A new code of practice on conducting industrial action ballots is set to reduce legal disputes between employers and unions.
Provisions in the Employment Relations Act 1999, which come into effect on 18 September, will provide scope for courts to disregard “small, accidental failures” in the organisation of ballots.
The changes are designed to simplify the law and reduce the likelihood of legal wrangles.
But a new draft code of practice launched last week to provide further guidance has failed to quell uncertainty. The code only reiterates that errors – especially in relation to who is entitled to vote – in the despatch of ballot papers and postal voting will be disregarded if “taken together, they are on a scale that is unlikely to affect the ballot’s result”.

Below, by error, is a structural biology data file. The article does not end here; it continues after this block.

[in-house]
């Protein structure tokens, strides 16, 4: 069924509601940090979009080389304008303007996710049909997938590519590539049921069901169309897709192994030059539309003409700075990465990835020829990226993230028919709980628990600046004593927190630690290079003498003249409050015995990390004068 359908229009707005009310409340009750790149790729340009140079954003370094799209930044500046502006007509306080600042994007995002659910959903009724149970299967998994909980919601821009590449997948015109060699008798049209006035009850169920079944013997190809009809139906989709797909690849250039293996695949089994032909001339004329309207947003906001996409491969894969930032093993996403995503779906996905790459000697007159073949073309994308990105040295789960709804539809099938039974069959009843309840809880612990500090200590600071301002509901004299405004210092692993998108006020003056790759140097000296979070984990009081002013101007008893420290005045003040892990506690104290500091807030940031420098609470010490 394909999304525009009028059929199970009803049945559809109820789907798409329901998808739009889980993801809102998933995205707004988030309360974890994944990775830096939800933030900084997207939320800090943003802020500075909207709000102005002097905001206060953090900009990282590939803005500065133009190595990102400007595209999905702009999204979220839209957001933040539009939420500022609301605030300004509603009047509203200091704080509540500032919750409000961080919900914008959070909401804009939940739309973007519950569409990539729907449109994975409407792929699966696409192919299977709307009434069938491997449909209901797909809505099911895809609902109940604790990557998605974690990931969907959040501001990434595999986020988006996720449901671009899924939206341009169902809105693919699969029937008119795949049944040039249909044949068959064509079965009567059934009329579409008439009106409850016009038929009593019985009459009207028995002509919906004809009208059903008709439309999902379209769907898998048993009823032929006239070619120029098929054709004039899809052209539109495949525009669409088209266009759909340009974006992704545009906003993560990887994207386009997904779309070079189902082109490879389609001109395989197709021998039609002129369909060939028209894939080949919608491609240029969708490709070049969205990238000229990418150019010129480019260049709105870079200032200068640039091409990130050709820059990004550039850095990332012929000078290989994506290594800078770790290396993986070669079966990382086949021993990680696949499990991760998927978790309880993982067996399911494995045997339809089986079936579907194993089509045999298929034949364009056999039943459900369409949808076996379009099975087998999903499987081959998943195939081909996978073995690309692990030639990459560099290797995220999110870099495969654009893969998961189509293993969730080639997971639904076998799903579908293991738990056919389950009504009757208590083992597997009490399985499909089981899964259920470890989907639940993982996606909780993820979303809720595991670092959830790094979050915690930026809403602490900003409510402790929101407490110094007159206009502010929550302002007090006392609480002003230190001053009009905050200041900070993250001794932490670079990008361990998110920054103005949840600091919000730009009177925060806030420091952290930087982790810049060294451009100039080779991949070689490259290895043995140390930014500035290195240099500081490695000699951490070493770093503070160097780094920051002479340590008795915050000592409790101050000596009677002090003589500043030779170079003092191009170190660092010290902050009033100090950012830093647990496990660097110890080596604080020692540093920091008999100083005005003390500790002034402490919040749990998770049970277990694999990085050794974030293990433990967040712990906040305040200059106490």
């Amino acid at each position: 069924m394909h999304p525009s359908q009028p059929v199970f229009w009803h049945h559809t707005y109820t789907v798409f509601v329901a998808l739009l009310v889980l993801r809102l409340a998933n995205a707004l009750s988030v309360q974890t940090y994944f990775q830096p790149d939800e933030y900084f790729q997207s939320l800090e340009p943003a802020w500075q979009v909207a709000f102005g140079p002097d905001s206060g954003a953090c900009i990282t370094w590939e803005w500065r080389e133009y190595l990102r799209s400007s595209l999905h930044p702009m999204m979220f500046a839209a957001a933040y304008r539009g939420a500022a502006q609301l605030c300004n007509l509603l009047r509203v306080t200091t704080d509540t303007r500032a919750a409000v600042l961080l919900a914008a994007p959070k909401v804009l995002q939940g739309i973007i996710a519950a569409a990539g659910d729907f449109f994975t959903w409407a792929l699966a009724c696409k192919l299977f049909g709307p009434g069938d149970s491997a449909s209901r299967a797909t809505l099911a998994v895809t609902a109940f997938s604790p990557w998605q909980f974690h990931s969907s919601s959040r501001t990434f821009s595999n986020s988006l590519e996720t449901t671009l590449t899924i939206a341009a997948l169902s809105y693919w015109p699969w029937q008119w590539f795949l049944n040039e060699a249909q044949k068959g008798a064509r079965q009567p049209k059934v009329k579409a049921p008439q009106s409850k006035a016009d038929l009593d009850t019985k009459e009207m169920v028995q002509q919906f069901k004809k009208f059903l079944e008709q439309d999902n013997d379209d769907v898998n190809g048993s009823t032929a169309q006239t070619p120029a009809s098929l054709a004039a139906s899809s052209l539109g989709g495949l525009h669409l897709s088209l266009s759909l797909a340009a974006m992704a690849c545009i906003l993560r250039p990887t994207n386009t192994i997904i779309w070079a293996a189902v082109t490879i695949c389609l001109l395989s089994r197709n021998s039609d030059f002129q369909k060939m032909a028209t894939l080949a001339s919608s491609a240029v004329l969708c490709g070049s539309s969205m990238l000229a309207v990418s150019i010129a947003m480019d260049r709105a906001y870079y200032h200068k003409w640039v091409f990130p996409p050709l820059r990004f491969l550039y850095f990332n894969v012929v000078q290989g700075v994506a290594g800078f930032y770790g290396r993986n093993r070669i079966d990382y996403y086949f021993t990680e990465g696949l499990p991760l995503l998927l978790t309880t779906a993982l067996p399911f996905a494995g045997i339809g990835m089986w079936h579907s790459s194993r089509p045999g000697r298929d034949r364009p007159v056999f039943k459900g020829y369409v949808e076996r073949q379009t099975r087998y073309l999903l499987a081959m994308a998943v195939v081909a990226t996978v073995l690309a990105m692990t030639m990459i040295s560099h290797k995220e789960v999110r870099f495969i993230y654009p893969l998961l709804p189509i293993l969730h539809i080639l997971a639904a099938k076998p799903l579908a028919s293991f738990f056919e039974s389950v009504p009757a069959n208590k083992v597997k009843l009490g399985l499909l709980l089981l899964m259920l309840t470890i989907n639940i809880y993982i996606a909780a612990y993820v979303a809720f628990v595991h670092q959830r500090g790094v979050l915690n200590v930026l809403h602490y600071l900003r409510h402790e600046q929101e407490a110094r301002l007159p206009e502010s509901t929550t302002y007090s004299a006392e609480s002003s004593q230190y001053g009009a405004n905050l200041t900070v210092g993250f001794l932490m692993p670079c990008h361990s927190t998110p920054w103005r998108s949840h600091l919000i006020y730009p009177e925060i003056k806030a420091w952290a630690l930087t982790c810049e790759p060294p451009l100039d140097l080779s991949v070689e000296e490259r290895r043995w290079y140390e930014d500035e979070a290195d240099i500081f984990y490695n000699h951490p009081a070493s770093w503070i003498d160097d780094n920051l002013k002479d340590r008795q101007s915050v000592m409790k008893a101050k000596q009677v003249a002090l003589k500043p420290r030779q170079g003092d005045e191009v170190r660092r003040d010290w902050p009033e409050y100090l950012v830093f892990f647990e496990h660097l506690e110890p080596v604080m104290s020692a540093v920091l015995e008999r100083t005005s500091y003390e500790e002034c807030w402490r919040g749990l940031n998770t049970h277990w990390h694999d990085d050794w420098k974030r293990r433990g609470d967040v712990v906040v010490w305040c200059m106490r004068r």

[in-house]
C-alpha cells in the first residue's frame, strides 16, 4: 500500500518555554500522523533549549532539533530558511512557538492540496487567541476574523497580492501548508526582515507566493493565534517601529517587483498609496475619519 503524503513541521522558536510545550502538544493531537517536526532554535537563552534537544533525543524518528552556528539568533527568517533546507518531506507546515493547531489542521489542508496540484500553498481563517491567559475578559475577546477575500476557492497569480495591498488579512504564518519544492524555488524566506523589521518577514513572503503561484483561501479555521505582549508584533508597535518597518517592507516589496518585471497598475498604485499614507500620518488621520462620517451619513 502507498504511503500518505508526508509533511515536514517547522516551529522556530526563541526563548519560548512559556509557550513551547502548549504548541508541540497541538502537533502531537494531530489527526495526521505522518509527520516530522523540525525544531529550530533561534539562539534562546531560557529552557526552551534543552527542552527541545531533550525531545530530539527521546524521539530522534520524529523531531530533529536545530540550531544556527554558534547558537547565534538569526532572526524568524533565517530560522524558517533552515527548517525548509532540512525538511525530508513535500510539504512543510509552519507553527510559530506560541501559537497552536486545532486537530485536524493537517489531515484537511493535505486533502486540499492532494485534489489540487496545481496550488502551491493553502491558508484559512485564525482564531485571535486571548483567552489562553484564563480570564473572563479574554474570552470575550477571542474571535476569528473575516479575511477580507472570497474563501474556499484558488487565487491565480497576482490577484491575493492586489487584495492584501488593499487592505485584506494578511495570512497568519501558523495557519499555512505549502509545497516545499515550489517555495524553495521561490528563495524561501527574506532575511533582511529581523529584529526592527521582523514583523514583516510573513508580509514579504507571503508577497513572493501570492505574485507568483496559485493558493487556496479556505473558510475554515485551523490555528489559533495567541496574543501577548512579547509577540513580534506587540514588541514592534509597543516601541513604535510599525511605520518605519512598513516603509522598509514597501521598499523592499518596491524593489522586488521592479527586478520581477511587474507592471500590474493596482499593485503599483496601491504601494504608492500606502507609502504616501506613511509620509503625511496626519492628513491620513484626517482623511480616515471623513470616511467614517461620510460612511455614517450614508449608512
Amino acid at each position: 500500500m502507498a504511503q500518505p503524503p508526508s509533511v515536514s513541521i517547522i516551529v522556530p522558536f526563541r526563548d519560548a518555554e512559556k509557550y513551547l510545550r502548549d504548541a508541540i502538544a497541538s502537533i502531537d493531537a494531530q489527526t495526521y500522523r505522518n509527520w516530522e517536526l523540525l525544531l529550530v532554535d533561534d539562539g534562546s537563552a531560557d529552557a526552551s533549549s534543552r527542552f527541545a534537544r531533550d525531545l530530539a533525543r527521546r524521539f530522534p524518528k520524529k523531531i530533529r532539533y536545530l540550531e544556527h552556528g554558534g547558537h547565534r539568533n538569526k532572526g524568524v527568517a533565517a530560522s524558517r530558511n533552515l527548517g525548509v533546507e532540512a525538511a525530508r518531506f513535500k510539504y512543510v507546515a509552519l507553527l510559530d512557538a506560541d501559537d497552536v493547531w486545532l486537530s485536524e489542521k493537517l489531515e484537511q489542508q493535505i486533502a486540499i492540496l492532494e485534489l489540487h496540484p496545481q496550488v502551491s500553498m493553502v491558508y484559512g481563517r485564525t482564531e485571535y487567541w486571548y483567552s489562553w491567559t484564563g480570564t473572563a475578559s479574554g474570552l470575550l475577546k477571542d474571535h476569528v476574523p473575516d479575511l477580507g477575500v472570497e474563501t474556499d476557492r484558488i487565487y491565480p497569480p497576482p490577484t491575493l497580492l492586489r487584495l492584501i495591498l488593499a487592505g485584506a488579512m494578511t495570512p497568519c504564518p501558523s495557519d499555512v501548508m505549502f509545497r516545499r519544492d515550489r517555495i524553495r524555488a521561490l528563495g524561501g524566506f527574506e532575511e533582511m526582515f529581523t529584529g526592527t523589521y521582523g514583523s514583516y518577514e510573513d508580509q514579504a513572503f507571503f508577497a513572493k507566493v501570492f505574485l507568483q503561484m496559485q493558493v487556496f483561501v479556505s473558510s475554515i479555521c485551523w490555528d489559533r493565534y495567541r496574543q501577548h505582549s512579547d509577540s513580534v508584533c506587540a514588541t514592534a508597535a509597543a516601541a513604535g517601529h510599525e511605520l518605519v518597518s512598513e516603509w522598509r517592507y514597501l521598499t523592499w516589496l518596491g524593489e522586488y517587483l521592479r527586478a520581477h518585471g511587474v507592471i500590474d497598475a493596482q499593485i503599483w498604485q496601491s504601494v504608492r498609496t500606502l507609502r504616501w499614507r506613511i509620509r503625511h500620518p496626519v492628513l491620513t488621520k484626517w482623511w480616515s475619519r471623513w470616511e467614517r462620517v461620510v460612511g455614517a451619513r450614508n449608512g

Lawyers have warned that the vagueness could lead to even more legal wrangling.
“The only way we will get clarification on this is to wait for the court cases,” said Sue Nickson, national head of employment at Hammond Suddards.
“Employers will try to challenge the validity of a ballot but the union will say there was a hiccup and it hasn’t affected the outcome.”
But senior policy adviser at the CBI Graham Morton welcomed the Government’s refusal to bow to union pressure to remove a requirement that a union should ballot only if it is contemplating industrial action.
“Many ballots are not primarily concerned with industrial action but have been used simply as a bargaining weapon.”